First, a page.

By turning Psych2Go’s audience onto the app, Psych2Go now has access to first party data - emails and basic information - that can help them create custom content for the individuals. Even if they lose their primary platform, Youtube, they can retain the data they’ve cultivated through the app, meaning that they’re never really at risk of losing their information. The eventual addition of the e-commerce element will also help them refine their audience further, and give their fans a different way of engaging with the brand.
Why should you own your data as a Youtuber?
Imagine your brand. You’ve put work and effort into creating a Youtube channel. Your following is decent, and the people who follow you have given you leeway to add ads to your channel, therefore increasing the amount of money you make per video.
Then, because of a copyright claim or just due to general bad luck, you lose access to your account. The audience you’ve built is on Youtube, but without access to that specific account, you have no way of getting back into it - just like one of those crypto wallets where you need to keep the security key on you at all times.
And this isn’t a rarity in the world of Youtube. Youtube’s automated copyright system and Content ID have led to some accounts getting banned for anything from using the wrong kind of music to images, and sometimes even words.
Youtube is mostly anonymous - sure, there are always going to be people who’ll sign up to Youtube with their real names, but for the most part, you can be anyone in a way that is kind of a struggle on other social media channels. Facebook, Instagram, and Twitter are all - to some extent - built on the idea that you are who you are. Youtube, which is older and had the early days of the internet to come into its own, is different.
That said, Youtube creators are still beholden to the same issues that any social media has: their audience belongs to the platform.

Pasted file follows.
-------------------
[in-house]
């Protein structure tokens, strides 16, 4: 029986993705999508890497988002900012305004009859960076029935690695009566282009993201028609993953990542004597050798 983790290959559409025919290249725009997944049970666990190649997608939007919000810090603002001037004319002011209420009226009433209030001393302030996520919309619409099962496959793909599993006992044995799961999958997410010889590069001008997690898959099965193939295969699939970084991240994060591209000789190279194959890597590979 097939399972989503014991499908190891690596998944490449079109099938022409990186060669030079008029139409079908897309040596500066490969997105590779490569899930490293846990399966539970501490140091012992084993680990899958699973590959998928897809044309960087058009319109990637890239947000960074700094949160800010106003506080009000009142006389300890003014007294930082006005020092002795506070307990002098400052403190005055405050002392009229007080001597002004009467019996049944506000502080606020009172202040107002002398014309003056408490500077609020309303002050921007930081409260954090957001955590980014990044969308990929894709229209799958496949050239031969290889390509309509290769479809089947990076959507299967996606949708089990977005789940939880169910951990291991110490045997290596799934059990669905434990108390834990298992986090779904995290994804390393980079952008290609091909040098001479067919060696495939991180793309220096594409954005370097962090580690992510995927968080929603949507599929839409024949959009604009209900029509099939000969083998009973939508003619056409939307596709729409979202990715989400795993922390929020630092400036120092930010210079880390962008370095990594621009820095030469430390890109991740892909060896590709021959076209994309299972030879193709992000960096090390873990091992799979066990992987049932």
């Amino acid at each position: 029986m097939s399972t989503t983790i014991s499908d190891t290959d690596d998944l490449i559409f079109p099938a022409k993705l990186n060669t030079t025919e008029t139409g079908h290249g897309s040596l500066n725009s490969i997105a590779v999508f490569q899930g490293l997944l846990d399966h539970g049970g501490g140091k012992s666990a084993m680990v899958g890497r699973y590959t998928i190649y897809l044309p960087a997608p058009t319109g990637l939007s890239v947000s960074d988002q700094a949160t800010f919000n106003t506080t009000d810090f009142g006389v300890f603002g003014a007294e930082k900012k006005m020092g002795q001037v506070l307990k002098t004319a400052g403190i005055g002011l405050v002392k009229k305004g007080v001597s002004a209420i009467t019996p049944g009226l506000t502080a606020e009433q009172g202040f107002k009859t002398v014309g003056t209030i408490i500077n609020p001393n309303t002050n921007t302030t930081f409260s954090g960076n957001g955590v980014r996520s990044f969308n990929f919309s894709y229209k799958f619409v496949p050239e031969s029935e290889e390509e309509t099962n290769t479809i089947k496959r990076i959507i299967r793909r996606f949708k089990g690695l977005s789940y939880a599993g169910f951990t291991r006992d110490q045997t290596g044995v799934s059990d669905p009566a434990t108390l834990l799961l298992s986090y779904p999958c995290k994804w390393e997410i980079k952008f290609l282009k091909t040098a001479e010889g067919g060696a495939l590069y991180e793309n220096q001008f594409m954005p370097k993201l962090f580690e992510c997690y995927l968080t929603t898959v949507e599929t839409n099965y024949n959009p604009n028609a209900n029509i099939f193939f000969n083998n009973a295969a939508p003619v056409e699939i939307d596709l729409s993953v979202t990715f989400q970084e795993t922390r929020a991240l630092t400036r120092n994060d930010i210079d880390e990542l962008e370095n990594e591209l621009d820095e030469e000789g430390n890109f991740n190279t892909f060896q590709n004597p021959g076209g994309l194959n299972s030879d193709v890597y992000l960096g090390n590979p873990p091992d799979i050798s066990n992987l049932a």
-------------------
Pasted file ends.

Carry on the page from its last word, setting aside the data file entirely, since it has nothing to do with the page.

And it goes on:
Knowing the people that are behind the comments and views on your channel can be helpful. It’ll allow you to keep track of how your content is doing: if you’ve done something different, has it actually made a difference to your audience? If you’re working within certain parameters, is it time to update them to appeal to a new range of audience members? Are you mostly catering to the older generation, and should you use different software to create your content?
There’s a lot of questions with easy answers out there if you knew who you were talking to.
Psych2Go had no idea. And while it’s not like you need to know the exact details of your audience to make Youtube content, it helps.
We wanted to create an app that would take the anonymity of Youtube audiences and make it usable. Given the way the current laws are on data practices, we didn’t want to just create something that would go out and take that data unwillingly: it had to be an equal exchange of honest information. Psych2Go would give the content, and the audience that follows them would give brief snippets of themselves in exchange.
It’s first party data practice, and it’s effective if you put in a little bit of extra effort into getting that information. With cookies and third-party data practices becoming a little more outdated and restricted every day, having something ready to take their place becomes especially crucial.
Psych2Go has just launched on the Google Play store and iOS App Store, and it’s doing well: not only does the audience benefit from having all of Psych2Go’s content in a single place, Psych2Go benefits from understanding who they’re speaking to.